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Captain Phillips

Tom Hanks as Captain Phillips

Captain America – ★★★★½

Paul Greengrass’ latest film comes over three and a half years after the underwhelming “WMD drama” Green Zone. The film was even more of a disappointment as it came after the director’s hot sequence of Bourne films, Bloody Sunday and United 93. With Captain Phillips he takes us back to April 2009 and aboard the American cargo ship, the Maersk Alabama as it undergoes a hijacking attack from a team of Somali pirates.

Tom Hanks leads the line as the titular character, Captain Richard Phillips. If you know the real world events of the hijacking then obviously you already know what happens to him and his boat so any plot summary is unnecessary. However if, like this reviewer, you don’t know exactly how things played, then we won’t spoil things for you here. Try seeing the film without reading up on the hijacking as it takes a few twists and turns that make for great viewing which would be hard to credit if they weren’t true.

Hanks’ performance is astounding and it would be a massive surprise if he isn’t an Oscar nominee, next spring. While it’s fun to see him at awards shows and on SNL representing Hollywood’s elder statesmen (a club he’s chairman of, Clooney and Pitt alternate as secretary and treasurer), it’s also a bit of a relief to really see him pushing himself. A cursory glance over his acting work in the last decade reveals The Terminal and Charlie Wilson’s War as the only truly laudable work. Unlike the prosthetics-assisted Cloud Atlas [★★★★], this is much more bare bones and at no point does he over-act, instead keeping the character of Phillips very relatable with his simple, logical actions being the truly heroic things on show. We only spend a fleeting moment with him and his wife (“onedayoffilmingisallyou’llgetouttame” Catherine Keener) at the start of the film but it’s enough to provide context for what he’s fighting for. While his producing and humanitarian work is all very commendable, there’s a scene at the very end of the film that reminds you of his more distressing parts in Apollo 13, Saving Private Ryan and Cast Away and confirms the man can still really dominate a scene.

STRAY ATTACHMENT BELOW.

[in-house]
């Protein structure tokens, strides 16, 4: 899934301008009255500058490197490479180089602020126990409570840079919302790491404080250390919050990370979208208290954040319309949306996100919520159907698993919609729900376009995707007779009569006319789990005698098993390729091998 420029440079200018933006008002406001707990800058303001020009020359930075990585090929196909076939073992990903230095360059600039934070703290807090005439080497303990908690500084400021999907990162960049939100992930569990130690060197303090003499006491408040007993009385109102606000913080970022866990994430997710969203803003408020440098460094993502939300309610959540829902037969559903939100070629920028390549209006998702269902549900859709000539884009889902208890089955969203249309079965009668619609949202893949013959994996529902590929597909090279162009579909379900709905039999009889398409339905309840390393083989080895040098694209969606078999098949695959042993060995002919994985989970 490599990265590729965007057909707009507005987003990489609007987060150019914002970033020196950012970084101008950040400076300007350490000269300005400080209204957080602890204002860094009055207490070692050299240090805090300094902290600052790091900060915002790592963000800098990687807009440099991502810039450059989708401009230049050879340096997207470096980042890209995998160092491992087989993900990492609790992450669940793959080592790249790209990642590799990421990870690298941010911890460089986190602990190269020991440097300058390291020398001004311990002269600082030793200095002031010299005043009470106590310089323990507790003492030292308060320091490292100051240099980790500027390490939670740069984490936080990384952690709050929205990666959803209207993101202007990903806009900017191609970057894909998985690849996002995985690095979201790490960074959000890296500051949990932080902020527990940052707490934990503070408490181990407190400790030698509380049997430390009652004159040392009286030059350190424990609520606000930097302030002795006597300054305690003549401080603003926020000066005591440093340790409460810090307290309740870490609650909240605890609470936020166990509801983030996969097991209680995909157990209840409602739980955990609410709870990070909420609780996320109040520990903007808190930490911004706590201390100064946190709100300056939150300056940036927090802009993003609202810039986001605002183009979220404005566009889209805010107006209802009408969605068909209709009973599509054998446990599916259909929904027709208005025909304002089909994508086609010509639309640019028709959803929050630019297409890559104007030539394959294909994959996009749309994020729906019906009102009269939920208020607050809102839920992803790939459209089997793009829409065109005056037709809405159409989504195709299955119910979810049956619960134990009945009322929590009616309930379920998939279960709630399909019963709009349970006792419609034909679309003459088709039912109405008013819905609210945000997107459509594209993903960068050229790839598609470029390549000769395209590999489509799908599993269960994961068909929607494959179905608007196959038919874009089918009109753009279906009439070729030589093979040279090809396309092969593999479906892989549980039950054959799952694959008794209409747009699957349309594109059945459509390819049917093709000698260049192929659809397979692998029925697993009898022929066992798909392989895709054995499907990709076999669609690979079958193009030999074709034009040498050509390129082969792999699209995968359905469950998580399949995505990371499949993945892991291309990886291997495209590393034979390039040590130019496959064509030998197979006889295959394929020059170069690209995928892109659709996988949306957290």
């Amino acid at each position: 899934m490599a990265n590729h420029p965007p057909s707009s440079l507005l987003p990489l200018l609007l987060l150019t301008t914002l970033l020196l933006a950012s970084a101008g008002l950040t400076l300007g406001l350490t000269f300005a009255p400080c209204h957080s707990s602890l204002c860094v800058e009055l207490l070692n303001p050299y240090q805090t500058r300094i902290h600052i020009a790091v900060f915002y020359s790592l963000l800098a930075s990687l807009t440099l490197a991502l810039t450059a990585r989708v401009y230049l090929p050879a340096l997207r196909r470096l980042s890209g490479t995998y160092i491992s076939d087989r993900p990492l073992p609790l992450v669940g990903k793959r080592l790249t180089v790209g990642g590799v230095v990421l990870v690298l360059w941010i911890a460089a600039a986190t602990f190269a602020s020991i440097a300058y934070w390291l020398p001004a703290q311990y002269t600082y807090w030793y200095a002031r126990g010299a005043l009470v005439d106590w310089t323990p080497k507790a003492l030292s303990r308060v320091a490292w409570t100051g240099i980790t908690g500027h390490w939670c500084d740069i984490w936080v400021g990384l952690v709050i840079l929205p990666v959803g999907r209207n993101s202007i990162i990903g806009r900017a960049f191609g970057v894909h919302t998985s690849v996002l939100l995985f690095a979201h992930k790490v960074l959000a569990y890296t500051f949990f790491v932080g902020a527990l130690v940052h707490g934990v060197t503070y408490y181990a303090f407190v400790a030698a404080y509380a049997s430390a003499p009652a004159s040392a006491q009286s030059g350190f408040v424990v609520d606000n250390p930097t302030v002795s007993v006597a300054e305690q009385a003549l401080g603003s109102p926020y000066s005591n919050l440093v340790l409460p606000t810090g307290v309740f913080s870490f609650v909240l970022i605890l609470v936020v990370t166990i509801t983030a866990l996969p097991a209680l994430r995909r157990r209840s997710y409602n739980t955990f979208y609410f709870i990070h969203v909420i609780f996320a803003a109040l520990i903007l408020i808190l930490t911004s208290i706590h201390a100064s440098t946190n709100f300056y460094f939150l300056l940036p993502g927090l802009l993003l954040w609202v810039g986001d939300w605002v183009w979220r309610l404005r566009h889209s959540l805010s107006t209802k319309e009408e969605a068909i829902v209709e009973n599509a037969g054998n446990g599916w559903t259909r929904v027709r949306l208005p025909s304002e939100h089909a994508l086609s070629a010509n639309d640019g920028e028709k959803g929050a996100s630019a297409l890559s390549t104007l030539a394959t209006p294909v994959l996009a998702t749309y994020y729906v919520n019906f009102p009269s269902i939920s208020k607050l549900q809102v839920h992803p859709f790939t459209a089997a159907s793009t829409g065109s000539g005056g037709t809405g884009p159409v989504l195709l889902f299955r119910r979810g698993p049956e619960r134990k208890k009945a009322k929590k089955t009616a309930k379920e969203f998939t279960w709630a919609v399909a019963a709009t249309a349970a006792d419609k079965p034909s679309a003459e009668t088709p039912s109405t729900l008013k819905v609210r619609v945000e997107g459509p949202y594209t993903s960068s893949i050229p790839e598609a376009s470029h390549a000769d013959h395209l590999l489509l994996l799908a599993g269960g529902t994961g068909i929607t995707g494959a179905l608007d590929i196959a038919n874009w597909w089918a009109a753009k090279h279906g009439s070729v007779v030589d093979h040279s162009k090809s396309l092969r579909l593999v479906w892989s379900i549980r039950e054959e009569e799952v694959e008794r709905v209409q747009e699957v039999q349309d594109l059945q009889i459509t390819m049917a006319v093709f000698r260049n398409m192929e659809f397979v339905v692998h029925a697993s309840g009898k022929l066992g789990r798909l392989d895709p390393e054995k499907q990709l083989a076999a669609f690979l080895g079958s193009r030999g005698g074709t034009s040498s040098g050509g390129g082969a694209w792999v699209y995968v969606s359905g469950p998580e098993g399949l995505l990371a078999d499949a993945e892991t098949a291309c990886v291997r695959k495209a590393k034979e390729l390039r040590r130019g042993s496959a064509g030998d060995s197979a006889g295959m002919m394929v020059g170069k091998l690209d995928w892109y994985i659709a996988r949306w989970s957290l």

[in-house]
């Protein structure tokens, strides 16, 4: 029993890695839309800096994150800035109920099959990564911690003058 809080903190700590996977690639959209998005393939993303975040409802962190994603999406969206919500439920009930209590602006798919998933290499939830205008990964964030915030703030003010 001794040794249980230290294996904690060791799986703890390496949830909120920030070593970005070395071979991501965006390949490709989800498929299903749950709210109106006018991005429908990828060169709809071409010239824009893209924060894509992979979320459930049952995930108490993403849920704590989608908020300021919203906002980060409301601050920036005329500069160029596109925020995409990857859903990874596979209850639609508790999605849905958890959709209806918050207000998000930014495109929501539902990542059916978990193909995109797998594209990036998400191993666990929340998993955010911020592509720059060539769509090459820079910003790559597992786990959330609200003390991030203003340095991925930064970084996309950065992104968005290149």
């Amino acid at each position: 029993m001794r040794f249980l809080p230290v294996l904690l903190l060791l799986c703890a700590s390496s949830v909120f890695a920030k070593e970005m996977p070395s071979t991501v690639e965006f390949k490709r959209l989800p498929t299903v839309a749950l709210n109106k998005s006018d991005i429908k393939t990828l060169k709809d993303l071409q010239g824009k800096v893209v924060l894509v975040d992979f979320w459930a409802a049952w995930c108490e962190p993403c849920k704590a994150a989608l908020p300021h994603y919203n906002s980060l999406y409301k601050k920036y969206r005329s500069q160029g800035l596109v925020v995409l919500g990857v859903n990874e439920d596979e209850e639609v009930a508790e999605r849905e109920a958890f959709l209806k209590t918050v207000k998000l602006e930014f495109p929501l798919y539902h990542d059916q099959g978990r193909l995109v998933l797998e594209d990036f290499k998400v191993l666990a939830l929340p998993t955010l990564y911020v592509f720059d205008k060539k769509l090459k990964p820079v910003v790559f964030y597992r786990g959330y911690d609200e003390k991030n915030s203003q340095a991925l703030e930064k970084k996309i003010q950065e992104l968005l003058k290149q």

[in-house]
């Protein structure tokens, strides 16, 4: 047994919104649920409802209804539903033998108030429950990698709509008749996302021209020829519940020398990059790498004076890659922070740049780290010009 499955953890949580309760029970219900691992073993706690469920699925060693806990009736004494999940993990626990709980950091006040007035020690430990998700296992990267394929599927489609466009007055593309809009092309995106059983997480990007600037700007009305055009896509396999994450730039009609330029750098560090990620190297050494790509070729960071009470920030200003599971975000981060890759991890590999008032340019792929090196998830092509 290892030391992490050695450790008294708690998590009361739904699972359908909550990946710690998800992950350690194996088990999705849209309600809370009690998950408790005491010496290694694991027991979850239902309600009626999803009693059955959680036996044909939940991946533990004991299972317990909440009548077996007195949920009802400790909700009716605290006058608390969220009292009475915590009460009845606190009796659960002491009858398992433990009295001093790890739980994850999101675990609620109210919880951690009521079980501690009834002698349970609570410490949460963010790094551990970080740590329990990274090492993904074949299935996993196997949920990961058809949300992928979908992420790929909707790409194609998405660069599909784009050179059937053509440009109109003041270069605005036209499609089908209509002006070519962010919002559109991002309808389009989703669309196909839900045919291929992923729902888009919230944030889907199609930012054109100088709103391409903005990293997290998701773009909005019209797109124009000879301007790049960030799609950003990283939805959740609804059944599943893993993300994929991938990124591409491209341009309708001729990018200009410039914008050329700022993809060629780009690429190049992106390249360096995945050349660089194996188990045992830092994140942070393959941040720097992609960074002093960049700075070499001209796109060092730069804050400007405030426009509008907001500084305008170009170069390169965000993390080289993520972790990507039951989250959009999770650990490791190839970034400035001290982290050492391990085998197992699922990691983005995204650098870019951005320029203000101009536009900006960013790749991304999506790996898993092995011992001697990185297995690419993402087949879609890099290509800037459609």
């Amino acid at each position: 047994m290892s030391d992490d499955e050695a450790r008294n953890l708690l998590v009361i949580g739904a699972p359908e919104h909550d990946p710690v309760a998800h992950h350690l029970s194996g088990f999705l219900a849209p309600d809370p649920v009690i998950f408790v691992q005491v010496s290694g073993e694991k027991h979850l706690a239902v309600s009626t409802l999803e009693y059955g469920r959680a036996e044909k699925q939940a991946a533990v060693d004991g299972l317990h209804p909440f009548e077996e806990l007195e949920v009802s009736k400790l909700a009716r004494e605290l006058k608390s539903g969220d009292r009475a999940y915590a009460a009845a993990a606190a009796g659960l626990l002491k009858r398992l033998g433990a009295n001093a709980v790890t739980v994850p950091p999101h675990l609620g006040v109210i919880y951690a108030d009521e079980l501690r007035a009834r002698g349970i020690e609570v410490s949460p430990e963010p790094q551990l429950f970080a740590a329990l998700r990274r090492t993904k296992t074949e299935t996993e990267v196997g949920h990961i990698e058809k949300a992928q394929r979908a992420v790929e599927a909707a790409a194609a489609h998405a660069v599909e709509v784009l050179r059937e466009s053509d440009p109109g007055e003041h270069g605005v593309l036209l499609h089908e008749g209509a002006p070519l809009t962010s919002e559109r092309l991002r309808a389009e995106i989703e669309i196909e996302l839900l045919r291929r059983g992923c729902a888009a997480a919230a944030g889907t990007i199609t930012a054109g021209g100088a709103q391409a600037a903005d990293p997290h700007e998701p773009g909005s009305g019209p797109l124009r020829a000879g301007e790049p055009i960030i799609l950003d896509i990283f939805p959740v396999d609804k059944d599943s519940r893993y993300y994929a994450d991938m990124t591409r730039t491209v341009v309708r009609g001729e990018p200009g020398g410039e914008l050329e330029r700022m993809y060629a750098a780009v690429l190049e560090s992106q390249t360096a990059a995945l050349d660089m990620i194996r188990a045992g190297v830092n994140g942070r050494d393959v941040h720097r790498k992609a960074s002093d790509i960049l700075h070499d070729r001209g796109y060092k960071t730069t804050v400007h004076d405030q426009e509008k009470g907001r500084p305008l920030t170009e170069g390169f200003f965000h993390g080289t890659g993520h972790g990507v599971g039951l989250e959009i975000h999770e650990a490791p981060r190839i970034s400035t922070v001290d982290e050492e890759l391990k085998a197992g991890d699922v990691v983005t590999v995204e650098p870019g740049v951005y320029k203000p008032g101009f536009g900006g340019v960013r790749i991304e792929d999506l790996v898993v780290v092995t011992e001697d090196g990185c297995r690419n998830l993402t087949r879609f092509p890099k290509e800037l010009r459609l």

Faysal Ahmed, Barkhad Abdi, Barkhad Abdirahman, Mahat Ali, in a scene from the film, "Captain Phillips,"

The lads

You don’t have to know much about the history or politics of Somali pirates to take much from Captain Phillips as, in the tradition of most big Hollywood pictures these days, the motives of the assailants aren’t really explored. So if you’ve read this award-winning Wired article  or are just a bit of a pirate fanboy (aaarrr) you may find yourself a little disappointed. The casting team have found first-time actors of Somali-descent from Minneapolis and while we do spend a little bit of time with them in their coastal village, they are all quite one-dimensional characters who just seem driven by the idea of millions of dollars coming their way if they take over the ship. It’s impossible not to think of the Danish film A Hijacking (Kapringen) [★★★★] and how much more time it spent on negotiations, motives and the ideology of asking for something you have no right to. These are vastly different films though, and it’s unfair to really compare them. Together they could make up the ideal Somali hostage double-bill in years to come!

The other film that comes to mind is Argo. The ratcheted up tension that underpins the entire film is hard to maintain but Greengrass manages to keep you on the edge of your seat across three distinct, separate acts. Like Ben Affleck’s film, detractors will have plenty to work with in terms of how it glorifies American ideals (a lot of the US military intervention will be a too schmaltzy for some people) but we go to the cinema to be entertained and films like Captain Phillips, Argo, Zero Dark Thirty take real life events and present them to audiences with a big dollop of American apple pie. Who are we to complain?

It’s never fun when you’re seeing a film that’s being sold on one performance (and apologies if this review has done that), but Hanks is the film’s heart and soul and the level of investment you make in his well being is going to reflect how much you take home from the film. If it’s a return to form for the leading man, the exact same can be said for the director as Greengrass is truly back on top form, here’s hoping he doesn’t take another five years off.

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Nigel loves stupid films almost as much as he likes clever films. He'll watch anything but is usually drawn to documentaries, North American independent films, Irish cinema and gung-ho, balls-to-the-walls Hollywood blockbusters. Here's what he's been watching.